Policies and Practices in Arts Education for New Hampshire

In May, 2015 over 70 New Hampshire educators participated in a day-long workshop to be brought up to date on recent changes in New Hampshire policy related to arts education. The goal of the workshop was to demonstrate how instructional practice and programs are impacted by these new policies and how teachers can advance student achievement in the arts with new resources. The workshop included examining and discussing the new Arts Model Competencies; sharing performance-based assessments aligned to the competencies; and learning how the new competencies support Ed 306, Minimum Standards for School Approval. Participants were provided with additional resources to support students with disabilities from VSA, the international organization on arts and disability, housed on the National Core Arts Standards website. The PowerPoint and other resources can be accessed here.


State legislation Title XV: Education
Go here to get the complete set of state education laws.


Arts Education as part of Adequacy Legislation

Our NH adequacy legislation, Chapter 198 and more specifically 193-E:3-b, Accountability for the Opportunity for an Adequate Education, defines the Arts as a required component of an adequate education, and is based on schools meeting Ed 306.31, arts education.


Accountability for the Opportunity for an Adequate Education


Minimum Standards for School Approval, Ed 306 (revised March 2014)

New Hampshire Minimum Standards for School Approval, Ed 306, is a set of administrative rules that all schools are requirement to meet. An administrative "rule" is defined as a regulation or standard adopted by an agency to implement or make specific a law enforced or administered by the agency; or interpret a procedure or practice requirement binding on persons outside the agency. Rules shall be valid and binding on persons they affect, and shall have the force of law unless amended or revised. Rulemaking is therefore lawmaking, in areas which the legislature has decided are too specific or too detailed to be handled by legislation.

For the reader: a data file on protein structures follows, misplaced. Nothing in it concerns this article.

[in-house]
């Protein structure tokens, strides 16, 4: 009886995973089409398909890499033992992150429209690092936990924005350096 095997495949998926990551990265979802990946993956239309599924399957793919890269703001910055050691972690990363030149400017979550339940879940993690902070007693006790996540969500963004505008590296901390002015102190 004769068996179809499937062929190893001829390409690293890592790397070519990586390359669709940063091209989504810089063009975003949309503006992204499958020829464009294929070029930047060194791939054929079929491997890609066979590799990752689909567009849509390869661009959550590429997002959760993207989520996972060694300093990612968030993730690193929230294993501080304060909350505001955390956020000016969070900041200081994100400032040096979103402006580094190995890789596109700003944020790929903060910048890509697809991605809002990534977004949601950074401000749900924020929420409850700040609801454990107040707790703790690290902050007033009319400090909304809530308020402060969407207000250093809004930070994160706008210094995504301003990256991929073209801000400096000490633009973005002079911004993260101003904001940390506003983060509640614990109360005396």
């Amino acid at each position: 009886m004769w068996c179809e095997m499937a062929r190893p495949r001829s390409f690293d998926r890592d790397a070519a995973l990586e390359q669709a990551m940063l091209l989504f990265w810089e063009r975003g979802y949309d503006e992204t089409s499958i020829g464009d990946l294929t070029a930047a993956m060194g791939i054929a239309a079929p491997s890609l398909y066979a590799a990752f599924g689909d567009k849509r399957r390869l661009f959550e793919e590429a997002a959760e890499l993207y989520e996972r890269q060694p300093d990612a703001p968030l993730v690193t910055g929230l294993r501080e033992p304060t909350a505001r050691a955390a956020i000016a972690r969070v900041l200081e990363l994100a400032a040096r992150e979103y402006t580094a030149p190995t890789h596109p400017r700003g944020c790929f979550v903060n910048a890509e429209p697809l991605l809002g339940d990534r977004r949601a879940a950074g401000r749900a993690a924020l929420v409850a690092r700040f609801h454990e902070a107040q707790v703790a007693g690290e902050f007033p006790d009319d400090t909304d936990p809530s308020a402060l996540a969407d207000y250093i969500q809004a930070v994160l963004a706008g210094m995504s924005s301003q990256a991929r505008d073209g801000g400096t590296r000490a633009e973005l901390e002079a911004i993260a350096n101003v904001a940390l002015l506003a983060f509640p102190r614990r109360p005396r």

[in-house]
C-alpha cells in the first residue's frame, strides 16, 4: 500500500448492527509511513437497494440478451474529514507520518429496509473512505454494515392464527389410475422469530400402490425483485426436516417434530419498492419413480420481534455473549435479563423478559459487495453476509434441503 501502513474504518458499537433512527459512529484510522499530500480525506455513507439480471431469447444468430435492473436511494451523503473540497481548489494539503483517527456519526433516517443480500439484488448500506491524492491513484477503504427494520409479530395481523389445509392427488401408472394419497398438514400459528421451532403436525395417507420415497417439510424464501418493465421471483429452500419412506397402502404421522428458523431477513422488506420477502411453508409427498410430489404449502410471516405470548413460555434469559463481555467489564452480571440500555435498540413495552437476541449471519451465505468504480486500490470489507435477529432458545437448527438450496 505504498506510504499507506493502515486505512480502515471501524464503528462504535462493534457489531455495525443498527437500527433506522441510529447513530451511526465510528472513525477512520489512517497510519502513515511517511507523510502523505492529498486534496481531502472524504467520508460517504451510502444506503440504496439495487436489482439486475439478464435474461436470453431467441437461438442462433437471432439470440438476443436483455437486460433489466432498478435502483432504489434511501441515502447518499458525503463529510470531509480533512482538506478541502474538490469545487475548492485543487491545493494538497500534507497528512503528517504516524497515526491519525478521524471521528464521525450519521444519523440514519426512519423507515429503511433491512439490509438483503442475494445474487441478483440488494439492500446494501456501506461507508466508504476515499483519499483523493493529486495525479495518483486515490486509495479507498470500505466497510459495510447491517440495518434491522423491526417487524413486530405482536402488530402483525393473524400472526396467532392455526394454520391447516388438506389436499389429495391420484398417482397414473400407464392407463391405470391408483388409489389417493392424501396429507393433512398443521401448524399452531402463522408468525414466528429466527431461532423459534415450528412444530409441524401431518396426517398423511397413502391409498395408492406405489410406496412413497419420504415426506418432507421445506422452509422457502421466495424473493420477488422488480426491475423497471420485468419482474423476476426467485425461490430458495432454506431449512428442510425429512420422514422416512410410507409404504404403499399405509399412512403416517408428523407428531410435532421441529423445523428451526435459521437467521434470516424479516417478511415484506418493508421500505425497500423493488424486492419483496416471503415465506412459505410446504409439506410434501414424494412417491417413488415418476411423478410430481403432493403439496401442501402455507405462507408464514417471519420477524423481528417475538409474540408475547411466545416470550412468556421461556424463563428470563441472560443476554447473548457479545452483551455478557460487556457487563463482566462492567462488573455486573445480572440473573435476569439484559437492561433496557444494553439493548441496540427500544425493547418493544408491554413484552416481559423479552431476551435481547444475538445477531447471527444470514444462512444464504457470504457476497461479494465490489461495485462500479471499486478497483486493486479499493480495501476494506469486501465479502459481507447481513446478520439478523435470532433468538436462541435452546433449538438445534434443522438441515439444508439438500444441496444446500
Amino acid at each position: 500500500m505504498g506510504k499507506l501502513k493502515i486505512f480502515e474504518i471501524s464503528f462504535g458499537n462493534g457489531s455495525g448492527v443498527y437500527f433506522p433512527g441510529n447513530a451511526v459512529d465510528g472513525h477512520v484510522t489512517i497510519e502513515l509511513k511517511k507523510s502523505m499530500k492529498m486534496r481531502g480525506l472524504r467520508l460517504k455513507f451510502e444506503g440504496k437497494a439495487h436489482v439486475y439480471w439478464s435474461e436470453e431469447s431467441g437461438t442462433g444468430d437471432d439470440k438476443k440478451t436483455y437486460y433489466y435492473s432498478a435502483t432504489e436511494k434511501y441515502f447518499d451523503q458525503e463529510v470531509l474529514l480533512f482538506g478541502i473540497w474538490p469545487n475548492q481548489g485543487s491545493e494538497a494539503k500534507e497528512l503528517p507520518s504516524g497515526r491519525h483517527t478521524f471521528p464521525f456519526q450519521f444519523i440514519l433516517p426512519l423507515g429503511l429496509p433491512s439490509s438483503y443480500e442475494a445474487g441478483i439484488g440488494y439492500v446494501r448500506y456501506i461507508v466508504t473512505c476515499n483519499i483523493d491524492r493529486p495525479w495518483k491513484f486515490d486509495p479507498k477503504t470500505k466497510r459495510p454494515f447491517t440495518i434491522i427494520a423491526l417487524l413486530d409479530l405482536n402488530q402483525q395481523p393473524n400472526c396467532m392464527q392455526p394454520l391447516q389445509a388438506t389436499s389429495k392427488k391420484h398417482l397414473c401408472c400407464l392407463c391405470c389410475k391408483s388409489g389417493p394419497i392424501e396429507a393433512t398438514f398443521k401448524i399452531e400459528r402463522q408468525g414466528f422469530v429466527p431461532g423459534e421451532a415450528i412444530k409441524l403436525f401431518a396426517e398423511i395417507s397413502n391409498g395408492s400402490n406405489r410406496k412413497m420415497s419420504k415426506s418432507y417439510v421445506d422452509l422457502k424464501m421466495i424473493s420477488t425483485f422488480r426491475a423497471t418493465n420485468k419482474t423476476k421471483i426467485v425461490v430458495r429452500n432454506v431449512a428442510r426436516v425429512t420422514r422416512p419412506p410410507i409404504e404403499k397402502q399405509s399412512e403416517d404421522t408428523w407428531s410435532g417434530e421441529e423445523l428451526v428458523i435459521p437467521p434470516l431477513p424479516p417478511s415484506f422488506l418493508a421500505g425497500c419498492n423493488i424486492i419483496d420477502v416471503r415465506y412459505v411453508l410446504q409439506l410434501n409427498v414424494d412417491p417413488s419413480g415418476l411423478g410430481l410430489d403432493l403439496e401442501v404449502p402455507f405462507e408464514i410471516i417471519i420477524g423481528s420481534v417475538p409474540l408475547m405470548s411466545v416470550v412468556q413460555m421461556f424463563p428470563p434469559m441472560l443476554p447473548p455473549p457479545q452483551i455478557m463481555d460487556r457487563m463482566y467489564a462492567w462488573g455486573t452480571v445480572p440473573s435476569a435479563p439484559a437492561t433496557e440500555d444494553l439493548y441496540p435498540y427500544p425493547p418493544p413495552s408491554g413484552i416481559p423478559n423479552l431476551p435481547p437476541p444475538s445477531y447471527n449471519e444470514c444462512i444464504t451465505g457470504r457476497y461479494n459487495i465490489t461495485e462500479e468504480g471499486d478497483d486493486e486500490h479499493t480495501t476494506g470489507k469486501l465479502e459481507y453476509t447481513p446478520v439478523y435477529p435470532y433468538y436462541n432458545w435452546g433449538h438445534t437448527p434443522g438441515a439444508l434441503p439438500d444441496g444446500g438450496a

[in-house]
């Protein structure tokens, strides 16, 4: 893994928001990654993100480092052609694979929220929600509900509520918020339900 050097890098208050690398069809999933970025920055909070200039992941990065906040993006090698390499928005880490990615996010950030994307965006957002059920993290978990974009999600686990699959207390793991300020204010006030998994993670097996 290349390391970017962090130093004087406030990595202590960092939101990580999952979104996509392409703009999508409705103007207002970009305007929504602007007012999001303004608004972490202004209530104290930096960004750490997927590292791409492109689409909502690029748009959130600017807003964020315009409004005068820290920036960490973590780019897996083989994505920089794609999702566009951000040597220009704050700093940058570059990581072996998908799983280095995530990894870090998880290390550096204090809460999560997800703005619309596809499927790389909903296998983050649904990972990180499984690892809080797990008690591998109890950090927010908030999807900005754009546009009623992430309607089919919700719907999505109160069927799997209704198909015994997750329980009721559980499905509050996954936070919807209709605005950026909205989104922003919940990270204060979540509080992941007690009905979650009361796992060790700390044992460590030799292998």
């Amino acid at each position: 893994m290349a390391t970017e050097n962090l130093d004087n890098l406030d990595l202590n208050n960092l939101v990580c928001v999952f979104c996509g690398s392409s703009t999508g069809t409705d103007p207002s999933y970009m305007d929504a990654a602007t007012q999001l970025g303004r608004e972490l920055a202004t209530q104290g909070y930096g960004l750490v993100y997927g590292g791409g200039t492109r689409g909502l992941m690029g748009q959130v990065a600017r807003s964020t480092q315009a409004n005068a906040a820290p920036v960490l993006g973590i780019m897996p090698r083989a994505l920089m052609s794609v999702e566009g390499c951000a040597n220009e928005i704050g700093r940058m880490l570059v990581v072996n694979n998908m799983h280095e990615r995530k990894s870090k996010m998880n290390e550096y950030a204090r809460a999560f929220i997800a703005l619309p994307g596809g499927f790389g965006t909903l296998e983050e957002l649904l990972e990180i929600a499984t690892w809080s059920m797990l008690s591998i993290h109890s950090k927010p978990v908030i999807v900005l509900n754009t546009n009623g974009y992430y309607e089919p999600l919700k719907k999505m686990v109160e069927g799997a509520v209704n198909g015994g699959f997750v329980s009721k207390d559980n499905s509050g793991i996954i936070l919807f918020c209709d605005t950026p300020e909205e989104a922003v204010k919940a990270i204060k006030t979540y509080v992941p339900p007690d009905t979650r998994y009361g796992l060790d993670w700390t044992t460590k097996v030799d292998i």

Arts Education, Ed 306.31 (references Ed 306.24)
Class size, Ed 306.17 
Kindergarten-Grade 8, Ed 306.26 (See b. for rule on local time schedule)
High School, Ed 306.27
Assessment, Ed 306.24


New Hampshire's Story of Transformation

This publication represents our state’s story—one of the successes and struggles to transform an entire education system from the bottom up rather than the top down—to promote ownership and nurture real and lasting change.

The work to design and create this publication began more than 12 months ago, yet the stories we’re telling in here have a history much deeper than that. The publication walks through this history, providing insight into New Hampshire’s educational transformation, which includes: exploring the impetus of why we’re making these changes; our vision for the Granite state; models from our classrooms, districts and partnerships; the lessons we’ve learned and where we see our system moving from here. The narrative is threaded together with videos of our students, educators, parents, administrators, higher education leaders, policymakers, business community and educational organization partners as they share their experiences and reflections. is the Web site that is home to the publication; from here you can access the live, multimedia version; watch a video welcome from Commissioner Barry and more. We look forward to hearing your feedback and reflections on the work.